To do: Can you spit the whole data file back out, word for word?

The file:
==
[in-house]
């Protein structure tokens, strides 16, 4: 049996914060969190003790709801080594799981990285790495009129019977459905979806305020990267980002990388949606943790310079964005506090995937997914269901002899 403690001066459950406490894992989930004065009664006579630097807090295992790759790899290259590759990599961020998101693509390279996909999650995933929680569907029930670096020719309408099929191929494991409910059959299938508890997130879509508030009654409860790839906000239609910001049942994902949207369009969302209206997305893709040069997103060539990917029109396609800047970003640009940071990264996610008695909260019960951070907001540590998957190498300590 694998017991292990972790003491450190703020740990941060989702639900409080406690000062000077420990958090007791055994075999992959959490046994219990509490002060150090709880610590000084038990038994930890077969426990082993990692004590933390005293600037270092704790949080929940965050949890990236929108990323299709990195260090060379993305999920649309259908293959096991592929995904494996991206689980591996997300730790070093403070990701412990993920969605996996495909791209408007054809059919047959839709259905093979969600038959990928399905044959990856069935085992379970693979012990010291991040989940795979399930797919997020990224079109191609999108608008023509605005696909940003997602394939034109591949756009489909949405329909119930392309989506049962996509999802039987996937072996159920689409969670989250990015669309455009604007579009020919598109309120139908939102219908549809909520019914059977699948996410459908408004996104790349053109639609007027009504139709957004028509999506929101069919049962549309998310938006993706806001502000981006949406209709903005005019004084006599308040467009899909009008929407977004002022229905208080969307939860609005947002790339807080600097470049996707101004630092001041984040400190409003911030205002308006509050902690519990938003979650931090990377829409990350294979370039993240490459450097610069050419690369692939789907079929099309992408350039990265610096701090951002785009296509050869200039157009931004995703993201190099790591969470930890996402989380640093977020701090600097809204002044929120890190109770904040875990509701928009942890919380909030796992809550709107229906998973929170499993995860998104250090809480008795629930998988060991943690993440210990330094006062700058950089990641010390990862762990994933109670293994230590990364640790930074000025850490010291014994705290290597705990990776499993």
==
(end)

[in-house]
């Protein structure tokens, strides 16, 4: 049996914060969190003790709801080594799981990285790495009129019977459905979806305020990267980002990388949606943790310079964005506090995937997914269901002899 403690001066459950406490894992989930004065009664006579630097807090295992790759790899290259590759990599961020998101693509390279996909999650995933929680569907029930670096020719309408099929191929494991409910059959299938508890997130879509508030009654409860790839906000239609910001049942994902949207369009969302209206997305893709040069997103060539990917029109396609800047970003640009940071990264996610008695909260019960951070907001540590998957190498300590 694998017991292990972790003491450190703020740990941060989702639900409080406690000062000077420990958090007791055994075999992959959490046994219990509490002060150090709880610590000084038990038994930890077969426990082993990692004590933390005293600037270092704790949080929940965050949890990236929108990323299709990195260090060379993305999920649309259908293959096991592929995904494996991206689980591996997300730790070093403070990701412990993920969605996996495909791209408007054809059919047959839709259905093979969600038959990928399905044959990856069935085992379970693979012990010291991040989940795979399930797919997020990224079109191609999108608008023509605005696909940003997602394939034109591949756009489909949405329909119930392309989506049962996509999802039987996937072996159920689409969670989250990015669309455009604007579009020919598109309120139908939102219908549809909520019914059977699948996410459908408004996104790349053109639609007027009504139709957004028509999506929101069919049962549309998310938006993706806001502000981006949406209709903005005019004084006599308040467009899909009008929407977004002022229905208080969307939860609005947002790339807080600097470049996707101004630092001041984040400190409003911030205002308006509050902690519990938003979650931090990377829409990350294979370039993240490459450097610069050419690369692939789907079929099309992408350039990265610096701090951002785009296509050869200039157009931004995703993201190099790591969470930890996402989380640093977020701090600097809204002044929120890190109770904040875990509701928009942890919380909030796992809550709107229906998973929170499993995860998104250090809480008795629930998988060991943690993440210990330094006062700058950089990641010390990862762990994933109670293994230590990364640790930074000025850490010291014994705290290597705990990776499993």